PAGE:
Rem that are created on the fly while searching can be marked as stubs so you remember to fill in more details about them later.

Soren Bjornstad avatar
Written by Soren Bjornstad
Updated over a week ago

When searching your knowledge base in the global search (Ctrl+P/Cmd+P) or adding a Rem Reference, Tag, or Portal, you can create a new top-level Rem by pressing Ctrl+Enter/Cmd+Enter. This allows you to trivially create Rems for concepts that you’re referring to, making it possible to easily find all places where you’ve talked about those concepts.

Since Rems created like this have no content and are at the top level of your knowledge base, it’s often helpful to be able to see what Rems you’ve created this way so you can go back and give them definitions or move them to a more relevant portion of your notes later. If this would be a useful part of your workflow, RemNote offers an option to tag Rems created from the search with Stub.

You can find this option, called Create Stubs from Search, in Settings > Editor.

Of course, since Stub is just a plain old tag, you can also manually mark a Rem as a stub by typing ##Stub, if you want to add it to your list of things to expand later.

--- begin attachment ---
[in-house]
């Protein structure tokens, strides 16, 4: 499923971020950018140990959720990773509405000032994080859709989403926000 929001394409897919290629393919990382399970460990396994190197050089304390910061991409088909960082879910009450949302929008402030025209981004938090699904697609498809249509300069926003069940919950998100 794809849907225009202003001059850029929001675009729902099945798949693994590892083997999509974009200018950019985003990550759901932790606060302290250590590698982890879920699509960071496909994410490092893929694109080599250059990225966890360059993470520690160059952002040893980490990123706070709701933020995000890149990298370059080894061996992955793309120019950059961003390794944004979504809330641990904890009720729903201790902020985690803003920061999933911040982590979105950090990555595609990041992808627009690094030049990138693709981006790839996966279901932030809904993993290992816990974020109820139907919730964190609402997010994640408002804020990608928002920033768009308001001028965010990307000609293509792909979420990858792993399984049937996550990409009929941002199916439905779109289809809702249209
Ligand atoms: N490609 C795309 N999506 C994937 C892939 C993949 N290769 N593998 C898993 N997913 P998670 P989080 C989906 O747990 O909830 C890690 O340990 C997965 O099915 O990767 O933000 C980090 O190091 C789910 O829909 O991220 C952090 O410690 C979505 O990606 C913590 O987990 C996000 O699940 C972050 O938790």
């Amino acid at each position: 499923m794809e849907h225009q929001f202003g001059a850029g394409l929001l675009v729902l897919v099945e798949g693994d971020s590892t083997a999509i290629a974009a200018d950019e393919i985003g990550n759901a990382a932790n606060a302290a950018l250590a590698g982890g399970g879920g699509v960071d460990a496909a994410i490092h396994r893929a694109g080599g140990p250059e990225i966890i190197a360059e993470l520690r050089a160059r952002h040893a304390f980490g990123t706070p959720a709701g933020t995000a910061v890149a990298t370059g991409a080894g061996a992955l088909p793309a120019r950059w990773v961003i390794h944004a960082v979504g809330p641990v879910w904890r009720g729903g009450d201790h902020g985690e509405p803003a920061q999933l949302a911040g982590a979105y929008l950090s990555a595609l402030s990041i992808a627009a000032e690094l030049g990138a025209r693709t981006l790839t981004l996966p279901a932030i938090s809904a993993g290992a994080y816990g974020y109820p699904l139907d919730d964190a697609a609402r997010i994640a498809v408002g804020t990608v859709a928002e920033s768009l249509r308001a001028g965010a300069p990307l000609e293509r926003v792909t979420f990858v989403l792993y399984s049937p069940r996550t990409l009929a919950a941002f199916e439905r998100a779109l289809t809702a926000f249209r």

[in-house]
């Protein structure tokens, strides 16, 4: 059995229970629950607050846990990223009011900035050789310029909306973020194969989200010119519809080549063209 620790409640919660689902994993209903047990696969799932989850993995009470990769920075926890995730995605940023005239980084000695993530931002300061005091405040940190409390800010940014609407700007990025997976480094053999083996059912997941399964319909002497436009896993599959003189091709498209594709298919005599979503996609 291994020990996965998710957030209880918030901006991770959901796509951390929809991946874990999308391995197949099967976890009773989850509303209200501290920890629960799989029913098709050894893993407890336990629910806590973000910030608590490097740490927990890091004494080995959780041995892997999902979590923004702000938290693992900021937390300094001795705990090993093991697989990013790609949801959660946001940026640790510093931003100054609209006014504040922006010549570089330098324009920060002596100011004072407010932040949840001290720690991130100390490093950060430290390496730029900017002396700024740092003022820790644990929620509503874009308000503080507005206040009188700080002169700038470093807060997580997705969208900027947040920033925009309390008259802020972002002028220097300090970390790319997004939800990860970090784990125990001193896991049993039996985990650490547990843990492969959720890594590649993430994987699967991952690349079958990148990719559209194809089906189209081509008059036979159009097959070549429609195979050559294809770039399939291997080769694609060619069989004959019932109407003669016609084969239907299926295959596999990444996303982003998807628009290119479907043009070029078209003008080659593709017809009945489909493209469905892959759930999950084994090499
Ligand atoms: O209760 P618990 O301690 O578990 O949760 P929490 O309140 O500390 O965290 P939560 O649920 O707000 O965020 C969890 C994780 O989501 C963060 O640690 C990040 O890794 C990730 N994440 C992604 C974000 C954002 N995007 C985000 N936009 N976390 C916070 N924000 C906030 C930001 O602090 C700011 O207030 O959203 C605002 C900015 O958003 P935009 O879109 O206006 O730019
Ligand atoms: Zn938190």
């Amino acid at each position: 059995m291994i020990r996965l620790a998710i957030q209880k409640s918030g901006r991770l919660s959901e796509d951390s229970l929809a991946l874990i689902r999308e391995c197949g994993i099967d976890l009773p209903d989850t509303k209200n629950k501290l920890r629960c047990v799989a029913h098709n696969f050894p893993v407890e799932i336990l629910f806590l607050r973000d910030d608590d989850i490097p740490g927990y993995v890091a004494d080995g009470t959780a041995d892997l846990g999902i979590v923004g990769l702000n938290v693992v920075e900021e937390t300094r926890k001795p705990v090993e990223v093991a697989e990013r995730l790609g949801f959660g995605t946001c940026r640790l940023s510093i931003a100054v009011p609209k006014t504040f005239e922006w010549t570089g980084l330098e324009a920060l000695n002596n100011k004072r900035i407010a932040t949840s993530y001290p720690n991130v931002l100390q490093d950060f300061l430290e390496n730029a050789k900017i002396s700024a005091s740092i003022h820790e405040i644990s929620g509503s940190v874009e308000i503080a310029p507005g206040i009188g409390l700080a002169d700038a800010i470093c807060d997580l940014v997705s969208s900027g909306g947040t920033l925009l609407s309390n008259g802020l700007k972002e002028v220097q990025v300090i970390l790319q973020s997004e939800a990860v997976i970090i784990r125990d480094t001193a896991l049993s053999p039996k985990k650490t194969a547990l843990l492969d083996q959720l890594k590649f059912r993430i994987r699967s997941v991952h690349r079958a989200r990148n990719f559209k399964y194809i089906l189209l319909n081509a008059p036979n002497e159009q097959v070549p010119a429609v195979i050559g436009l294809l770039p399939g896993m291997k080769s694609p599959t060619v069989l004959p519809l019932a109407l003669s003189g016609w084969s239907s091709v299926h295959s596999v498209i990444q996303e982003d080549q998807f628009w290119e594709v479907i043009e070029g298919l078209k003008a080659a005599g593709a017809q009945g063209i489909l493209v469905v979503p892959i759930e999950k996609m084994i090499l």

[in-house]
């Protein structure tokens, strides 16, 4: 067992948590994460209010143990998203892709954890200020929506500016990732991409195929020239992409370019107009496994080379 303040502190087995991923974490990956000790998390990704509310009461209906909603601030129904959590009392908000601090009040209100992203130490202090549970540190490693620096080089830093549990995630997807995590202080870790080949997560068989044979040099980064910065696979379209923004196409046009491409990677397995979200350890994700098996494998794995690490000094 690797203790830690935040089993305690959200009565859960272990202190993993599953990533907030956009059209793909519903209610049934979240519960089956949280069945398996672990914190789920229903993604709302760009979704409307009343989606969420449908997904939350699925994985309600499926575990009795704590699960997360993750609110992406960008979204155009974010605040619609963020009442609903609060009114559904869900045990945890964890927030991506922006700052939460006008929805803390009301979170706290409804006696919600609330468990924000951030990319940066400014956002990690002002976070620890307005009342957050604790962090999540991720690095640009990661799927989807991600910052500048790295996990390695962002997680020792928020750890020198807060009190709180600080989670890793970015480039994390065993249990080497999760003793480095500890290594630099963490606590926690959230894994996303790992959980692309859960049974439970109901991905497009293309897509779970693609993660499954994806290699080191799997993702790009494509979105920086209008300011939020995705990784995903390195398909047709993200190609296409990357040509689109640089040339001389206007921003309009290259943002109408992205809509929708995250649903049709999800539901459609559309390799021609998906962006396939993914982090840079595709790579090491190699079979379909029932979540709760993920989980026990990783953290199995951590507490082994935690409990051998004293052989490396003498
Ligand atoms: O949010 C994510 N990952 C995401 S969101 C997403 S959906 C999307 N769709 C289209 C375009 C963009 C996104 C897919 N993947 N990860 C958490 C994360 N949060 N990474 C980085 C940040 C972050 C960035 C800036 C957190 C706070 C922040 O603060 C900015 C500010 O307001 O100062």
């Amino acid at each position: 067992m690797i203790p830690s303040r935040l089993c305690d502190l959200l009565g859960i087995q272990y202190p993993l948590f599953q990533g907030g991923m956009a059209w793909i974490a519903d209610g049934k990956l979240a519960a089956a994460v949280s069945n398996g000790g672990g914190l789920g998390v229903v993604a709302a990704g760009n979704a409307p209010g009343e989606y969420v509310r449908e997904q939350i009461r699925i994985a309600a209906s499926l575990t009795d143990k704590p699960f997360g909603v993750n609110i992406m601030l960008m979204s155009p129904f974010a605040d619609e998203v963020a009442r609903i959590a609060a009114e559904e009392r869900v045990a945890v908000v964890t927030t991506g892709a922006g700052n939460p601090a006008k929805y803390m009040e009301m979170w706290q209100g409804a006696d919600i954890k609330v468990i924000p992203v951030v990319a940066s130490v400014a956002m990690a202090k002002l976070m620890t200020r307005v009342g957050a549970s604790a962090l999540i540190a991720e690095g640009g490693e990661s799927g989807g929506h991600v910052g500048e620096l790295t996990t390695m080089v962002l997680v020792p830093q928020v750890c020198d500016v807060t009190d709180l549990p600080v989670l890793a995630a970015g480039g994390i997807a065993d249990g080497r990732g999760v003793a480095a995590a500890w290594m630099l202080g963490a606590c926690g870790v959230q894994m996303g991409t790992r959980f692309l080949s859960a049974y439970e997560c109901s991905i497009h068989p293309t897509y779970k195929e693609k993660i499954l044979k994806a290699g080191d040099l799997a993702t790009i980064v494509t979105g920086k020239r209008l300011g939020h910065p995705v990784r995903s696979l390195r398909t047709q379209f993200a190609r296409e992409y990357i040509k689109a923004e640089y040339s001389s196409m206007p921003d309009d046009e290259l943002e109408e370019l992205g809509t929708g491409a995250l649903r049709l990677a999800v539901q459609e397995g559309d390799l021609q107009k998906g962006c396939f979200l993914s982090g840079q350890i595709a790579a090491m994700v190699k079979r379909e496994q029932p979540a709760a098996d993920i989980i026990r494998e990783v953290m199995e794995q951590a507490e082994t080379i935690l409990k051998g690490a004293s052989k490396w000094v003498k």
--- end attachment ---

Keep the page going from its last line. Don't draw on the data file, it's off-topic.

The Stub Tag

As with any other tag, if you navigate to the Stub Tag, you’ll find all the stubs that currently exist, along with the dates they were created and their backlinks, so you can quickly work out why you created the Rem and what its context is if you’ve forgotten.

Each stub Rem is shown in a portal, so you can easily add details or move it right from the list. When you've finished making changes, you can remove the Stub tag by clicking the X.

Example Use Cases

While Doing Research

When taking notes for research, you will often run into important ideas you haven't created Rems for yet, like author names, new chemical compounds, or words you don’t know. Instead of looking them up immediately and getting distracted from your task, simply reference them, then look through your stubs later to see what additional things you need to research.

While Studying

Similarly, whether for a new class, language, or chapter, you might run into new terminology or references you are not yet familiar with. Make them into stubs so you'll remember to return to them later. This will help you take more comprehensive notes, more easily find gaps and holes in your knowledge, and keep your notes well structured and organized.

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